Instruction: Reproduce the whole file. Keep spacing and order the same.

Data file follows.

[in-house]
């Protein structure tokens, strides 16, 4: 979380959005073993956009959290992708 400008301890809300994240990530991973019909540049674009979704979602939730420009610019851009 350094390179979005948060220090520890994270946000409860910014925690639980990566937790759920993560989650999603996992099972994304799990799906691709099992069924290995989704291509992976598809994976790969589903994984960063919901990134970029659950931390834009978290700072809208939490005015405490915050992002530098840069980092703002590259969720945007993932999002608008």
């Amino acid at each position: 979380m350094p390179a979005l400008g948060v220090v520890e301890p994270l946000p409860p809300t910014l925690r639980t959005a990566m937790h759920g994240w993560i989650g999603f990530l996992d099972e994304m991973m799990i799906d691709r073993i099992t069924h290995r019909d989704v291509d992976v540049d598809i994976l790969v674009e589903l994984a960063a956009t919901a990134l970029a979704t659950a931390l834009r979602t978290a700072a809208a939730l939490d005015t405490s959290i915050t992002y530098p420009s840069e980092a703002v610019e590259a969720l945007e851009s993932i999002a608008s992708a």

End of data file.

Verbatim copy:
[in-house]
């Protein structure tokens, strides 16, 4: 979380959005073993956009959290992708 400008301890809300994240990530991973019909540049674009979704979602939730420009610019851009 350094390179979005948060220090520890994270946000409860910014925690639980990566937790759920993560989650999603996992099972994304799990799906691709099992069924290995989704291509992976598809994976790969589903994984960063919901990134970029659950931390834009978290700072809208939490005015405490915050992002530098840069980092703002590259969720945007993932999002608008």
């Amino acid at each position: 979380m350094p390179a979005l400008g948060v220090v520890e301890p994270l946000p409860p809300t910014l925690r639980t959005a990566m937790h759920g994240w993560i989650g999603f990530l996992d099972e994304m991973m799990i799906d691709r073993i099992t069924h290995r019909d989704v291509d992976v540049d598809i994976l790969v674009e589903l994984a960063a956009t919901a990134l970029a979704t659950a931390l834009r979602t978290a700072a809208a939730l939490d005015t405490s959290i915050t992002y530098p420009s840069e980092a703002v610019e590259a969720l945007e851009s993932i999002a608008s992708a």